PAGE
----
Brazil: more plans for big solar parks unveiled

Share

Brazilian energy company Rio Alto Energia, a unit of the Grupo Rio Alto conglomerate, has announced in a press release it intends to expand the capacity of its Coremas solar complex from 93 MW to 300 MW.

The complex, located in the desert of Paraíba, in the homonymous state, southern Brazil, currently consists of the three units: the Coremas I, II, and III, of around 30 MW each, which were selected in the first three renewable energy auctions held by the Brazilian government between 2014 and 2015,

The company specified that the planned new seven facilities are now are now completely developed, approved by local authorities and ready to build, and that these projects are intended to compete in Brazil’s future auctions for solar and renewables.

The project is being financed, the company also said, by local banks Banco do Nordeste and Banco BTG Pactual, while also being financially backed by the European Union, and Nordic Power Partners, a joint venture between the IFU (Danish Sovereign Fund) and EE (European Energy). How much is being invested in the project, however, was not disclosed.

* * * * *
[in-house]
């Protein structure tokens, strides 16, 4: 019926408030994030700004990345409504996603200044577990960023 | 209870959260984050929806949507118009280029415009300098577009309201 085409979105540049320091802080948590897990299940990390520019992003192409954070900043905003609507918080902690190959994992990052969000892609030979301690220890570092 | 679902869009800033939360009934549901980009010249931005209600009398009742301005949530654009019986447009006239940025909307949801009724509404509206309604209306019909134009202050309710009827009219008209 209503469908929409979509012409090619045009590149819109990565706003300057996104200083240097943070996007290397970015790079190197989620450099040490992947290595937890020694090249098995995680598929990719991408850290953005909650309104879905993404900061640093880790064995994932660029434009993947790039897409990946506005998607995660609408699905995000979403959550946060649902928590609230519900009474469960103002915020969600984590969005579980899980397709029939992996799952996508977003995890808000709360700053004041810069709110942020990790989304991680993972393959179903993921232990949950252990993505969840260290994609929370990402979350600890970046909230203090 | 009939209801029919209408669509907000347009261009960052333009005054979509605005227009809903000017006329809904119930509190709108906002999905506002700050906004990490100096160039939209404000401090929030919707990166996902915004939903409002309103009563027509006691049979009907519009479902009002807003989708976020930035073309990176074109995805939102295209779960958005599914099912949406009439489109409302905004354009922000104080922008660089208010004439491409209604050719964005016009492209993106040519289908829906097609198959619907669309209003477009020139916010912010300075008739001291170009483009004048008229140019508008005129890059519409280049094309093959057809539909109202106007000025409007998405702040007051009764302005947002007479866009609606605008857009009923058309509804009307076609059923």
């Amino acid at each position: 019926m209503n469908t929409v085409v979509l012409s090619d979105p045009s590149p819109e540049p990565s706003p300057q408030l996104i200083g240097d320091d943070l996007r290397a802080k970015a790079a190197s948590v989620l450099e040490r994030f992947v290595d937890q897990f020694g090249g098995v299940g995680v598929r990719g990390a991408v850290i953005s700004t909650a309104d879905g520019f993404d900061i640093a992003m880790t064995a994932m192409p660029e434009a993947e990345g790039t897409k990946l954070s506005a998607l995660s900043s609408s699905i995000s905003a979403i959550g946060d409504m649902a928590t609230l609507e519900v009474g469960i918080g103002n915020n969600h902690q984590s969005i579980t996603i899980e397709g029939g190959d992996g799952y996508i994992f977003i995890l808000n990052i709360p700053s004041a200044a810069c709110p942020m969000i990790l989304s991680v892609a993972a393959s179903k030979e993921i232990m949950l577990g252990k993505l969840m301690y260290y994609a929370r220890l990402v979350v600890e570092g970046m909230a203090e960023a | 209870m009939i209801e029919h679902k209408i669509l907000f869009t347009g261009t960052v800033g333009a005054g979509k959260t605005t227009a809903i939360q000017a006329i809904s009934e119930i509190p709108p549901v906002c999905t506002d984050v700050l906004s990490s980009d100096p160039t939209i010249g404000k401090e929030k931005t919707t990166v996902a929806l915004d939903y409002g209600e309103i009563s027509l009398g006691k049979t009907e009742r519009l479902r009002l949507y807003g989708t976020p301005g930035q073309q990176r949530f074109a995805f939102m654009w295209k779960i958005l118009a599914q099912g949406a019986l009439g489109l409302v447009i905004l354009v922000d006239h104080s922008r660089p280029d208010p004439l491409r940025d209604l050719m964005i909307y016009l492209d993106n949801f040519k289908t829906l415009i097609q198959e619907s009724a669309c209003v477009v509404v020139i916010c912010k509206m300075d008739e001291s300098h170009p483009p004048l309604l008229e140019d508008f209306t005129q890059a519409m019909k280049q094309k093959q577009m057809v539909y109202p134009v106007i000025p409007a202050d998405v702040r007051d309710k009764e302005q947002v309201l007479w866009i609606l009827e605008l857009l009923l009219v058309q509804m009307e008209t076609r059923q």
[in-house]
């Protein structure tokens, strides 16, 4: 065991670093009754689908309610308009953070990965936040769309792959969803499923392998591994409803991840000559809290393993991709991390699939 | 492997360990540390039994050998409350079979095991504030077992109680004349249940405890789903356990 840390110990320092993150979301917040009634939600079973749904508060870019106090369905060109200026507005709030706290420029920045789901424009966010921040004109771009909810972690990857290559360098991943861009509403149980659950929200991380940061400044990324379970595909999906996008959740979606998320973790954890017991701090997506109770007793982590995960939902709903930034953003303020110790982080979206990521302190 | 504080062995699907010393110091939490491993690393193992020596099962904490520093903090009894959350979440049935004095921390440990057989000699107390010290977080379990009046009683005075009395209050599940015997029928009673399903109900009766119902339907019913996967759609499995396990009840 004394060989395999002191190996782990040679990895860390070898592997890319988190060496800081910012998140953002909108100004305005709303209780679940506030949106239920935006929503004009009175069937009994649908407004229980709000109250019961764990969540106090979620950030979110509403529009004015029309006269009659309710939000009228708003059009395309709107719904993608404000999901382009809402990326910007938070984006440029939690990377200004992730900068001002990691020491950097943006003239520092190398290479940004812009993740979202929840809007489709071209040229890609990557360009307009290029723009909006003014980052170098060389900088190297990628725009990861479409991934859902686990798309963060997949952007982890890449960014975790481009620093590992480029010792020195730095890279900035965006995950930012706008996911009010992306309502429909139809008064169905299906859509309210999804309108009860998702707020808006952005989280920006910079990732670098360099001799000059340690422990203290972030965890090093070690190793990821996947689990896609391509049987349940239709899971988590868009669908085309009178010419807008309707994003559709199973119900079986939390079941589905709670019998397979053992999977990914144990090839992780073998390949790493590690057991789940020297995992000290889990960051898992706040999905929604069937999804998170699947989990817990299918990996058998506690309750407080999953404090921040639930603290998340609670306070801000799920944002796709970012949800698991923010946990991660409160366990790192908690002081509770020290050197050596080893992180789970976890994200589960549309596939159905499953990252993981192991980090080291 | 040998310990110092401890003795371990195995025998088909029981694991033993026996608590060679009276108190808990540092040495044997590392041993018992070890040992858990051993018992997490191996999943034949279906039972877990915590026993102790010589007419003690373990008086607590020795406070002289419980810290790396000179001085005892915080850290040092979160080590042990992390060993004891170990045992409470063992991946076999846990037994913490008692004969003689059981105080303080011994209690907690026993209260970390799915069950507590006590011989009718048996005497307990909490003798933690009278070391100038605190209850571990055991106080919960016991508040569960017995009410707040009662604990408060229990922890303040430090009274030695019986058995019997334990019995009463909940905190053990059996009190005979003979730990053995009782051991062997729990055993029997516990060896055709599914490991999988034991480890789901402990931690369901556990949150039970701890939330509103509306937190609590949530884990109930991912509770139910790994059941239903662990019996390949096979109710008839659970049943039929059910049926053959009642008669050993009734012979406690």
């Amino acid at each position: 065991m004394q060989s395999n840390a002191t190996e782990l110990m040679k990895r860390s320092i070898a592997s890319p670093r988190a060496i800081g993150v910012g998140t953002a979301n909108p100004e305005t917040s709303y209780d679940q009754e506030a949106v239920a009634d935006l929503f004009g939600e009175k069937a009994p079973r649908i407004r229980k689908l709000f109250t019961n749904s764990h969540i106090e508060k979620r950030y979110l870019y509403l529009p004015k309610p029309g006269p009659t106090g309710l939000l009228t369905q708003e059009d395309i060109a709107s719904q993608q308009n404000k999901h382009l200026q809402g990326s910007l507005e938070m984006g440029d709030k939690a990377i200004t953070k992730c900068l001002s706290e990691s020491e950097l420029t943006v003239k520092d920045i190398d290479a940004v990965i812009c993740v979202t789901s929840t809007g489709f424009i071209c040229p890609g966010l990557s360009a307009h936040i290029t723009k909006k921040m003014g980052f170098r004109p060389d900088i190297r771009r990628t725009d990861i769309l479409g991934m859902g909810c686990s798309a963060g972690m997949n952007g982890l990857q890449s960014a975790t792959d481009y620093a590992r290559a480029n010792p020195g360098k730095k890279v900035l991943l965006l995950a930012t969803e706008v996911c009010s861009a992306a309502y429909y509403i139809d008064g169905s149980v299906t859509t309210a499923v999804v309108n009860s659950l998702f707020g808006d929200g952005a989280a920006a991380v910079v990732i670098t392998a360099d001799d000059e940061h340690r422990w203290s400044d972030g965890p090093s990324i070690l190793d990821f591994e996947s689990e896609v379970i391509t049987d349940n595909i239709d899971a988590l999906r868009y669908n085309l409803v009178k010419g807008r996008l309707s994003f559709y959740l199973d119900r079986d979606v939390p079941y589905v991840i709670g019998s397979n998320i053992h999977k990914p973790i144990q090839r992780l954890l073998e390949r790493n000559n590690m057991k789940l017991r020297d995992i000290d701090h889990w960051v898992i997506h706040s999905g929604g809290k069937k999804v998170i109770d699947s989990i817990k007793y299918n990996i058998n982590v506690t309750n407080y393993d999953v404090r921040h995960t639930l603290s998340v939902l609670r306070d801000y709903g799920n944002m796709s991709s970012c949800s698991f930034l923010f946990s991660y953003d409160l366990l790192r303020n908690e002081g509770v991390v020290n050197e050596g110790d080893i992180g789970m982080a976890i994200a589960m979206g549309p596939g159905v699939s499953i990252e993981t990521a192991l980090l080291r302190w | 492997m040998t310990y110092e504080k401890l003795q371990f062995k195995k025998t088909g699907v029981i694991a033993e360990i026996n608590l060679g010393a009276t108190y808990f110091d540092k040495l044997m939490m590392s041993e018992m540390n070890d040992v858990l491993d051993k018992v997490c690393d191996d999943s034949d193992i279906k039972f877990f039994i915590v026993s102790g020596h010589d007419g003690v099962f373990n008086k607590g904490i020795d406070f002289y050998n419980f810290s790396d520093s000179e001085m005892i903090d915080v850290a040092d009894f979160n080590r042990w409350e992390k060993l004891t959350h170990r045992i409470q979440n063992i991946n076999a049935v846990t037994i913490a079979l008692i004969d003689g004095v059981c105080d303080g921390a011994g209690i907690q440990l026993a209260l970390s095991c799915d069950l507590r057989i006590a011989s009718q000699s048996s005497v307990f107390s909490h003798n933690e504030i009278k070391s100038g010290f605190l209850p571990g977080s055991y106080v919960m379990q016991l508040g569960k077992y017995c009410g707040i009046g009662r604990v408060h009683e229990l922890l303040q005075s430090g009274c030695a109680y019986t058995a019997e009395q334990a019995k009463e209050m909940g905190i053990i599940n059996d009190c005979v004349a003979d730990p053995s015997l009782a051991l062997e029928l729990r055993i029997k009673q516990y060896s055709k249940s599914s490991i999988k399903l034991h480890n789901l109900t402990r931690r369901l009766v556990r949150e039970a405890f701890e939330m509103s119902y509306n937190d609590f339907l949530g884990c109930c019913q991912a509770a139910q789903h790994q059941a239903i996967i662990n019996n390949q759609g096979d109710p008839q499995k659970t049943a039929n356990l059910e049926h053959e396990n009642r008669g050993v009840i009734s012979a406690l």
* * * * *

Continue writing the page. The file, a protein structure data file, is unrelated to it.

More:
Meanwhile, another giant project has been announced for the city of Campo Grande, in the southern state of Mato Grosso do Sul. It is a $1.5 billion investment announced by manufacturer of pumps and valves Korea System Business (KSB), according to local portal Campo Grande News. The solar park will be part of a larger $2 billion project that was discussed by the company’s representatives with the authorities of Campo Grande, which has now decided to create a technical commission that will evaluate how the giant solar plant could be deployed in the city’s territory.

The project is intended to provide with power the local industrial district and to make Campo Grande into a “Smart City”, the local government said. An unnamed investor from Dubai is expected to support the project.

Several projects of this kind, planned to be built outside Brazil auction’s scheme, were announced over the past years and months across Brazil. None of them, however, has become reality to date. Merchant solar in the country, in fact, has to deal with several issues. According to Rodrigo Sauaia, the president of Brazilian solar association AB Solar, there are still two main challenges in the private solar PPA segment: direct competition with projects from other sources, such as old and already amortized hydroelectric plants, which can offer more competitive prices; and the difficulty of finding financing for PPPs, whose deadlines in Brazil vary between two and five years.